Traditional Cakes and Their History

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Aren’t we all guilty of taking an extra slice of cake by saying, “It’s basically bread, right?” Turns out its no lie, cake probably got its start in ancient Egypt when a bread baker added honey to his loaves. Since then, it's taken off, taking on its own unique look and flavour in regions worldwide. Different parts of the world have their own baking techniques and styles, so some traditional cakes look more like bread, even cake’s arch-nemesis, pie! The multi-layered, amazingly frosted confections we think of as “cake” are just the most recent trend in a practice that’s been around for centuries.

We have rounded up some of the famous cakes of all time. Few of these cakes are everyday favourites today, but some might be new for you. Let’s take a look on traditional cakes and their history!



Strudel- Germany

Looking for a perfect cake that could fill in as dinner or dessert? Well, then try Strudel! An old-style German cake made with high-gluten flour and shaped into a long roll. If you’re making dessert, layer the dough with some delish fruit filling, like cherries, apples or raisins and top it off with some icing or whipped cream. However, if you’re making it as a main course, use ingredients like spinach and sauerkraut instead.

Panettone- Italy

Panettone was started as a regional favourite in Milan as an Italian Christmas cake. It is a puffier, lighter, airier take on the classic fruitcake and is usually baked into a dome shape containing candied fruits and nuts. Recent variations of this iconic cake leave out the fruits or are filled with other popular ingredients, like chocolate or custard. Classic panettone is rich with eggs, and it has a light crumb and a very airy texture. It is unknown that who invented panettone, but this ancient cake probably originated during Roman times. If you want to make an authentic version of it at home, make sure to use a special, high-sided panettone pan.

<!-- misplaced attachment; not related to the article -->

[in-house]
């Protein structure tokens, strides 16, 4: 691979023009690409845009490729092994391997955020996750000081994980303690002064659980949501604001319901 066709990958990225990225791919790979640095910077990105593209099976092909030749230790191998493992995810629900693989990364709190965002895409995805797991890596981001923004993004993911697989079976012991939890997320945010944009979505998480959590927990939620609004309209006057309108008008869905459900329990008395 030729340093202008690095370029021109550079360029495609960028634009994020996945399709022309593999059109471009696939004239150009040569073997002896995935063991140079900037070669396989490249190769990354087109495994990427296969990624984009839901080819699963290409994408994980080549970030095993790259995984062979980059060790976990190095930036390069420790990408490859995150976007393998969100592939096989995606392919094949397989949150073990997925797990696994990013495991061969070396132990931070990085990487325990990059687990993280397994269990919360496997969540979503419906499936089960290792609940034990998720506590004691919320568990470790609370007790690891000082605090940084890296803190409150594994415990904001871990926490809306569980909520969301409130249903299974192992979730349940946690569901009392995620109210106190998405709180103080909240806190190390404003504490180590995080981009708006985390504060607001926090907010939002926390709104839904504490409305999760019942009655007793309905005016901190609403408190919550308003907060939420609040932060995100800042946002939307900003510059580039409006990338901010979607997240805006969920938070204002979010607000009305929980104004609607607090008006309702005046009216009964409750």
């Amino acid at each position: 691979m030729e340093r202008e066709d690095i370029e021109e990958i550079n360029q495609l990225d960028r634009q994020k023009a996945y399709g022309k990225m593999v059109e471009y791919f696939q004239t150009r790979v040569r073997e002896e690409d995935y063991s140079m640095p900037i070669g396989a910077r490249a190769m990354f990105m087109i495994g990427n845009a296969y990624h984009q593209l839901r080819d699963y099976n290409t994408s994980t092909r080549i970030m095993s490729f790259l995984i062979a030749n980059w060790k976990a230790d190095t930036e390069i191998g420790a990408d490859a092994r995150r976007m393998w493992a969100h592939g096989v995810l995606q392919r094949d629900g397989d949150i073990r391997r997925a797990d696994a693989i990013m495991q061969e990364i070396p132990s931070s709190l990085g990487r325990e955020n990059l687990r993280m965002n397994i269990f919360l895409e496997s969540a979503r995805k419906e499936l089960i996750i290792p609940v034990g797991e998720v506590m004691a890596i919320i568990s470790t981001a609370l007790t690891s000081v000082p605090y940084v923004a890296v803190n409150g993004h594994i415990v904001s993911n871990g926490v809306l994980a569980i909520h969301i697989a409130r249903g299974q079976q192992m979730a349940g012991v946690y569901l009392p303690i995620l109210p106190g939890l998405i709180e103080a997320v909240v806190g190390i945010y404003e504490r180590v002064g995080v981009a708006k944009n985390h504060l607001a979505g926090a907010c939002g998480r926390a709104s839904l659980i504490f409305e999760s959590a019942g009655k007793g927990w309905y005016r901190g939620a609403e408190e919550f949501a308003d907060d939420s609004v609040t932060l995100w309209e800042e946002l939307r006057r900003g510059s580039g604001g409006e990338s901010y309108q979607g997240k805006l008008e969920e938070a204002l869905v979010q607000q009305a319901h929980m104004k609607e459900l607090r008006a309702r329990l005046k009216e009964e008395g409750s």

Pavlova -Australia and New Zealand

If you are into some light and delicate cakes, then this one is such a dreamy cake for you! Both New Zealand and Australia claim this creation as a national culinary treasure. A cake made for ballerinas, Pavlova was created initially to honour Russian ballet superstar Anna Pavlova, hence the name Pavlova. A masterpiece of timing and patience, a pavlova is a meringue cake with a crisp exterior and a marshmallowy center. It’s traditionally served with whipped cream and fresh fruit. Still, Stephanie Jaworski at “Joy of Baking” suggests that tart fruits like raspberries, kiwi and passion fruit help the balance super-sweet meringue.

Pastel de Tres Leches – Mexico

Pastel de Tres Leches is a sponge cake soaking up in three sorts of milk. It’s very soft, rich and sweet, with a dense, wet consistency similar to bread pudding. Usually, it is made with evaporated milk, condensed milk and fresh milk or cream. But of course, you can get creative in the kitchen and try everything from eggnog to melted ice cream instead of the milks. Several countries, including Cuba, Mexico, Panama, Puerto Rico and Costa Rica, claim to pastel de tres leches.

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